Microsoft is once again causing problems for its customers, closing down support for tracks purchased under its failed 'PlaysForSure' campaign.

The company is warning customers - who paid good money for music using the now defunct MSN Music service - that it will no longer supply authorisation keys for the tracks they bought.

What this means is that after 31 August, music fans who want to shift their sounds from one computer to another will be blocked from doing so. It also means that once all five Windows PCs a user can have authorised for music playback have failed, they will lose their music.

The company warns its customers: "You will need to obtain a license key for each of your songs downloaded from MSN Music on any new computer, and you must do so before 31 August, 2008. If you attempt to transfer your songs to additional computers after August 31, 2008, those songs will not successfully play."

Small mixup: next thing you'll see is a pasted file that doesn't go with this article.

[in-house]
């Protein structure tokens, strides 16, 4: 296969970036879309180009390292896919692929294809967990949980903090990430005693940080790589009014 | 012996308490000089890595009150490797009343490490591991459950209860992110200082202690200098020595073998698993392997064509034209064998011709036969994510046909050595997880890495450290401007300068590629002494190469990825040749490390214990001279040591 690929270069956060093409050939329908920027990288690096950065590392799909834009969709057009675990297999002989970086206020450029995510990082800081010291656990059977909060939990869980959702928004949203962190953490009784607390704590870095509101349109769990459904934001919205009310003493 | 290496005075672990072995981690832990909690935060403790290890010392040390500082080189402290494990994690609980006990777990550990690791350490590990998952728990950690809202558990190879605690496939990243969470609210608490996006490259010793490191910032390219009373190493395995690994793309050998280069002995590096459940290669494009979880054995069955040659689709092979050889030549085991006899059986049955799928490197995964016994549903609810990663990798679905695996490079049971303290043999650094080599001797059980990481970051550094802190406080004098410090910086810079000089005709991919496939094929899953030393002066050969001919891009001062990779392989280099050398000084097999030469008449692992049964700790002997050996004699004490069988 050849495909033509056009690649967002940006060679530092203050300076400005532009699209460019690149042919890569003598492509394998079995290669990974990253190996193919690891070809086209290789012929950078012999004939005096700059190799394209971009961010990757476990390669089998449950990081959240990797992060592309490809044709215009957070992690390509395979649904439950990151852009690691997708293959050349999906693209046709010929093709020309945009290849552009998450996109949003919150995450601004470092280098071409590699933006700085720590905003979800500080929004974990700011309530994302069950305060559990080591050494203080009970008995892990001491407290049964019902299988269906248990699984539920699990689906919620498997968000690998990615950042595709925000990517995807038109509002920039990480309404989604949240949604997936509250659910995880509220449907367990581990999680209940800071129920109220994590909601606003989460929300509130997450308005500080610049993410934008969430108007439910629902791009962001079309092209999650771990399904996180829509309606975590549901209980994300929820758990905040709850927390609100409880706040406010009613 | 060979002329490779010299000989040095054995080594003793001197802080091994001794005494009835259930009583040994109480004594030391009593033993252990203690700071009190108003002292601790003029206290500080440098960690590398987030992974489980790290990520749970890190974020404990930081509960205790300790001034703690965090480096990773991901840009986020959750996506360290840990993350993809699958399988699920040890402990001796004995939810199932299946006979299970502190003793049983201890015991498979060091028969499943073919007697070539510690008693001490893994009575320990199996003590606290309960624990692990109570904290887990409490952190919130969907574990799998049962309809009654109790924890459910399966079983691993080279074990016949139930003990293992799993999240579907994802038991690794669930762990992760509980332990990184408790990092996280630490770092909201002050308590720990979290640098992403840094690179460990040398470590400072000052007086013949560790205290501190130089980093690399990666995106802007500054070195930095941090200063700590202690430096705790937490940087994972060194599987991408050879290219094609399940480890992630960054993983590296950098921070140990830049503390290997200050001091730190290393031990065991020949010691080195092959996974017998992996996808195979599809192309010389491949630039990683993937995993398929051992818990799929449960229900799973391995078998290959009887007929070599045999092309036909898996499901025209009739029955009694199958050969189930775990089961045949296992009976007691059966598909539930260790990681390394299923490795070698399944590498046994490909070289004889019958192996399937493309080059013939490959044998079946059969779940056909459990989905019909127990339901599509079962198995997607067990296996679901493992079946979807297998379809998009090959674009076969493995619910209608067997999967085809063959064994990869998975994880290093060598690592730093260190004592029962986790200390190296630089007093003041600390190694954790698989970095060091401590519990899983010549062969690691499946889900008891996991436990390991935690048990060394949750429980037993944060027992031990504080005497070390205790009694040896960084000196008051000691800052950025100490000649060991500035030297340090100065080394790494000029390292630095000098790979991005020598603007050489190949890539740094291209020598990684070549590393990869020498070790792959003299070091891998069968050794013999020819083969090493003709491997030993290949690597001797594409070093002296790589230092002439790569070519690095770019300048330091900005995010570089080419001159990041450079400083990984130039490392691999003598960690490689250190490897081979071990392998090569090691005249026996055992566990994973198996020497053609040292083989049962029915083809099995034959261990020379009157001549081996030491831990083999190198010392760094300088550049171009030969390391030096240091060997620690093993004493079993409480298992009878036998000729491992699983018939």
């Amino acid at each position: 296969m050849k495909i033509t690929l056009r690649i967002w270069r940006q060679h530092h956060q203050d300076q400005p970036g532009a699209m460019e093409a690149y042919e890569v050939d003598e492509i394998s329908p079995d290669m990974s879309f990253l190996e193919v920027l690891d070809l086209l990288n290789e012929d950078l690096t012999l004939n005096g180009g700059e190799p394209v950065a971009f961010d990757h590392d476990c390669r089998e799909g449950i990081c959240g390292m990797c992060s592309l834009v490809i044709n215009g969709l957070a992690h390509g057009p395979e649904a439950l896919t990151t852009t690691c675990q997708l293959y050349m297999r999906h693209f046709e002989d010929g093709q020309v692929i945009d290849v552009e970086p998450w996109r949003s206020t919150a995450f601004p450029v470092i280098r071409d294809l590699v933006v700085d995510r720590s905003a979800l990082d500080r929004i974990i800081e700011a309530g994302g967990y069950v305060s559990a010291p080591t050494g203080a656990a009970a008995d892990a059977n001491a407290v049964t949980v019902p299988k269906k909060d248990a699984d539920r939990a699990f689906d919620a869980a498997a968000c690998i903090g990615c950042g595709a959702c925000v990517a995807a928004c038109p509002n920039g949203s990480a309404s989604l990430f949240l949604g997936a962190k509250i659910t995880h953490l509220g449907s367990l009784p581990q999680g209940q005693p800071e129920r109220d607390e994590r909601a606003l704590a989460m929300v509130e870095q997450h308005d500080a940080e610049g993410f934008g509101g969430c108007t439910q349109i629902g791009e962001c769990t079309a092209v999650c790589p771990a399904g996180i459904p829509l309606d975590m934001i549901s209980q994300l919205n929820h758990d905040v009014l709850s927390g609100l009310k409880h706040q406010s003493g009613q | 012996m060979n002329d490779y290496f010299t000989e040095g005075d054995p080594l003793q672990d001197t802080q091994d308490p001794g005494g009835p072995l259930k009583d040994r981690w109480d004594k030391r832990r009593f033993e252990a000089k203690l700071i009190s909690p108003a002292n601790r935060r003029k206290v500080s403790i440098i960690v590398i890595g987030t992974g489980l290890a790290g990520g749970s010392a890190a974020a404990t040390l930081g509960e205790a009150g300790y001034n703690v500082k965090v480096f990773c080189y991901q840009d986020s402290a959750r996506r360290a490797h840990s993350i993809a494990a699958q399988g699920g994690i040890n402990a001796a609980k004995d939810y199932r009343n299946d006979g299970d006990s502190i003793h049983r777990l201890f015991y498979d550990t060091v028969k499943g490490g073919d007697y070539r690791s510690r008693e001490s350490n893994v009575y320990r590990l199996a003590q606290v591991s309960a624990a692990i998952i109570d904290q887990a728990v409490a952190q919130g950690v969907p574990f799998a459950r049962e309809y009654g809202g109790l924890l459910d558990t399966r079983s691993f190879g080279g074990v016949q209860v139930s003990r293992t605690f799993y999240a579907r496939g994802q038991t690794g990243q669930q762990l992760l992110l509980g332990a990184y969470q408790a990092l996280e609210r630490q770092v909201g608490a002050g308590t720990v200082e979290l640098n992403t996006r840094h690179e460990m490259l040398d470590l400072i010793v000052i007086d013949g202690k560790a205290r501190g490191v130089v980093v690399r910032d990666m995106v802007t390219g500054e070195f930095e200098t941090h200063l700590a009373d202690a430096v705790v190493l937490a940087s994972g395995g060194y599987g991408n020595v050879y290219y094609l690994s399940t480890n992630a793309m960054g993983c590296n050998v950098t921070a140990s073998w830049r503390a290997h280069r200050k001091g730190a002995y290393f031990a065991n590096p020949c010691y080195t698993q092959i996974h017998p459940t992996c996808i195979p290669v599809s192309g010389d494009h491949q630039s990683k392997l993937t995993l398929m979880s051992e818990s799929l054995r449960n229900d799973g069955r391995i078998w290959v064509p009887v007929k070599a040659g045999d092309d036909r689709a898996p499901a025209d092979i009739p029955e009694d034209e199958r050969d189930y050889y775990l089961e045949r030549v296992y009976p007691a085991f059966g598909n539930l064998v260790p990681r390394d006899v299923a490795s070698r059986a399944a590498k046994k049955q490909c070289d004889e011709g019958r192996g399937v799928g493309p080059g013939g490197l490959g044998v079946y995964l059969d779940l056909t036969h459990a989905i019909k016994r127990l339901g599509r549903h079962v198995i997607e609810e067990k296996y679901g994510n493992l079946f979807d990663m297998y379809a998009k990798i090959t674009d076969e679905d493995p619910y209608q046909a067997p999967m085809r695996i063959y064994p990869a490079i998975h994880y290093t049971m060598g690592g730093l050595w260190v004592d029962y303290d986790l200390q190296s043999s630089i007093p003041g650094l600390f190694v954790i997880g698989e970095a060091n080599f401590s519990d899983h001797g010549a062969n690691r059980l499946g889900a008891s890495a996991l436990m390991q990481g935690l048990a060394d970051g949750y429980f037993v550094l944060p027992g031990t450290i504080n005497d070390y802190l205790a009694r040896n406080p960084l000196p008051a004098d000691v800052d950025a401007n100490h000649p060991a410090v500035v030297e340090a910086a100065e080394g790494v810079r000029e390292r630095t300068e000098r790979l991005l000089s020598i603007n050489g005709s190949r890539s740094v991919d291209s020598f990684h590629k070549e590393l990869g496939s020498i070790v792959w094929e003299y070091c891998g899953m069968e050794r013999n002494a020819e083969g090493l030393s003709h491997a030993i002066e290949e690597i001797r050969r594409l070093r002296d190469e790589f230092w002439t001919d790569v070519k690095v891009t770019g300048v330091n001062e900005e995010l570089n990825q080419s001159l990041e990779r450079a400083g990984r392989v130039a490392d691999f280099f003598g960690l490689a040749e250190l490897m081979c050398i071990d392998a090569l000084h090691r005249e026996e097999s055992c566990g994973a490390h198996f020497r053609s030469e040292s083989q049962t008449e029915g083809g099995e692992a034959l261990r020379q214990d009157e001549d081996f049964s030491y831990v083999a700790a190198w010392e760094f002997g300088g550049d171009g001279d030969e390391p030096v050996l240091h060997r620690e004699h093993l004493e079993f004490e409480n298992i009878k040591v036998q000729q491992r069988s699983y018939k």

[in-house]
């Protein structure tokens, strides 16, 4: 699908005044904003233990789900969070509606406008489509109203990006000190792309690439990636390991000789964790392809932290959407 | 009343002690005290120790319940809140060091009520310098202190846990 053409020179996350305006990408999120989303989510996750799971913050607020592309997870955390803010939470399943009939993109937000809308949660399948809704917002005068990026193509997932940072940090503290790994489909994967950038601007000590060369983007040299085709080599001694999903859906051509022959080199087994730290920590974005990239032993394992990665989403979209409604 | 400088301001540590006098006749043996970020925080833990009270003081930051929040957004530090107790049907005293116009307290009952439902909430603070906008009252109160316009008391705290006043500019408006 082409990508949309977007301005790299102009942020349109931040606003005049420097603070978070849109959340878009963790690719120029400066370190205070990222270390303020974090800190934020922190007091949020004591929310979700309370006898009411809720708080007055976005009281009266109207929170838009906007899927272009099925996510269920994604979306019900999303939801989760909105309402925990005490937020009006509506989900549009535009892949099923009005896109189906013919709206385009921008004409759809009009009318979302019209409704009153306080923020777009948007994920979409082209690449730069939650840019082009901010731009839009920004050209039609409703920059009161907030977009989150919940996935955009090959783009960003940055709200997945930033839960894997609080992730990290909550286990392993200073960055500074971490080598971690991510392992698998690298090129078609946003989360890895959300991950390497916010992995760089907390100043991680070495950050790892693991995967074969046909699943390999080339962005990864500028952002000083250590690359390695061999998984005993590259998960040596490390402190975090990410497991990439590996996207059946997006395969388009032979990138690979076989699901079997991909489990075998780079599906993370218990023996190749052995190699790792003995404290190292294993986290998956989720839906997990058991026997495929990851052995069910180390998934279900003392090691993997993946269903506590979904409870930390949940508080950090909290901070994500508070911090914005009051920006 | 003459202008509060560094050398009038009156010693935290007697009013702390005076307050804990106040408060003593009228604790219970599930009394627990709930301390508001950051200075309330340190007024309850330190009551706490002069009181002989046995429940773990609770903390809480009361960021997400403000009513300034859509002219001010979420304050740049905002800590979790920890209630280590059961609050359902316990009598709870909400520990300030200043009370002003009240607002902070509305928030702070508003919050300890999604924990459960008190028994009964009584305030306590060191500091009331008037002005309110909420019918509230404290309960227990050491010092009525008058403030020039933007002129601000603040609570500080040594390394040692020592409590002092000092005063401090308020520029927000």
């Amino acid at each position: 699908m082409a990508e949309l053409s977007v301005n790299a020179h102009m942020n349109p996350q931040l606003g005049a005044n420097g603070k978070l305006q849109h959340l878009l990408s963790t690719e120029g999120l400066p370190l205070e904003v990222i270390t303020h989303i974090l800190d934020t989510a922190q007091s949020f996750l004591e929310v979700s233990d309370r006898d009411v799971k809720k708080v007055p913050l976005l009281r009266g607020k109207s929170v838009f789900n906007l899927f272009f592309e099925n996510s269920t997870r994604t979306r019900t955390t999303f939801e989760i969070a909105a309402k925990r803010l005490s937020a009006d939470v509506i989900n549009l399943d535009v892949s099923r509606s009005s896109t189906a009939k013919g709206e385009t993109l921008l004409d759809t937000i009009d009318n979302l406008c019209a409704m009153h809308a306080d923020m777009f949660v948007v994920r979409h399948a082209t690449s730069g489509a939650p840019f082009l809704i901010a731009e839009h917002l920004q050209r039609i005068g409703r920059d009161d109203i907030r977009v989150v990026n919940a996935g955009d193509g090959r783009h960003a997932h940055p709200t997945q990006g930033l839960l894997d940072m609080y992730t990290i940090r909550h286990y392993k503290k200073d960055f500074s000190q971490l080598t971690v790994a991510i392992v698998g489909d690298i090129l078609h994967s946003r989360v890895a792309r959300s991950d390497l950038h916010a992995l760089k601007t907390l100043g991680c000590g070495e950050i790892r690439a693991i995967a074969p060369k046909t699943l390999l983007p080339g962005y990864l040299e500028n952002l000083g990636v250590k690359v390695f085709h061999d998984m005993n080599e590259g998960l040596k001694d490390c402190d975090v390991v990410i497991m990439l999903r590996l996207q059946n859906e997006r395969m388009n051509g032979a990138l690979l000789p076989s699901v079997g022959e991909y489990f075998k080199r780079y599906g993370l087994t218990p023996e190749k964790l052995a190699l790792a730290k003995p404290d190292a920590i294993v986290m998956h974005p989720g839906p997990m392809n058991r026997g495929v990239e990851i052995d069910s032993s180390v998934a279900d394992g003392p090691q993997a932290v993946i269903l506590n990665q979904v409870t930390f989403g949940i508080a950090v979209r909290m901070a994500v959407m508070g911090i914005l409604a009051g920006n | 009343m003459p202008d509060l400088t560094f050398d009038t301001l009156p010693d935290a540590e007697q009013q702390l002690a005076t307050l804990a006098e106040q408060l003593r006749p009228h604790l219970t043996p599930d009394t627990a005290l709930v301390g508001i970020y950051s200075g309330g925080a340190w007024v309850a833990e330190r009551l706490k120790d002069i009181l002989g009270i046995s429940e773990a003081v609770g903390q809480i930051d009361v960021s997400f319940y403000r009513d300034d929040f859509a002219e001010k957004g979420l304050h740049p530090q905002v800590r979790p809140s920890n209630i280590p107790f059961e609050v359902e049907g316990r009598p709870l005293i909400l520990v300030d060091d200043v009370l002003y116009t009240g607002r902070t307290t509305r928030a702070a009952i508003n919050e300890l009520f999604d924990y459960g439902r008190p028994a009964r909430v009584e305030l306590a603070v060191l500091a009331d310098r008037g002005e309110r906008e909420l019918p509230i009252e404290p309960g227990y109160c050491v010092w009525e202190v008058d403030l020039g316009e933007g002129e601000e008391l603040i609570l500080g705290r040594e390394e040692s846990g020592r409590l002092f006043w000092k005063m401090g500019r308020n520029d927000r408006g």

Microsoft's customer-friendly warning that it is about to effectively destroy user's music libraries comes days after the company failed to get a lawsuit complaining that its 'Vista Capable' marketing campaign was misleading thrown out of court.

Critics observe that the move represents the biggest example yet of the dangers of DRM - what happens to customer's music collections when a company ceases to support DRM?

In this case, they lose their music.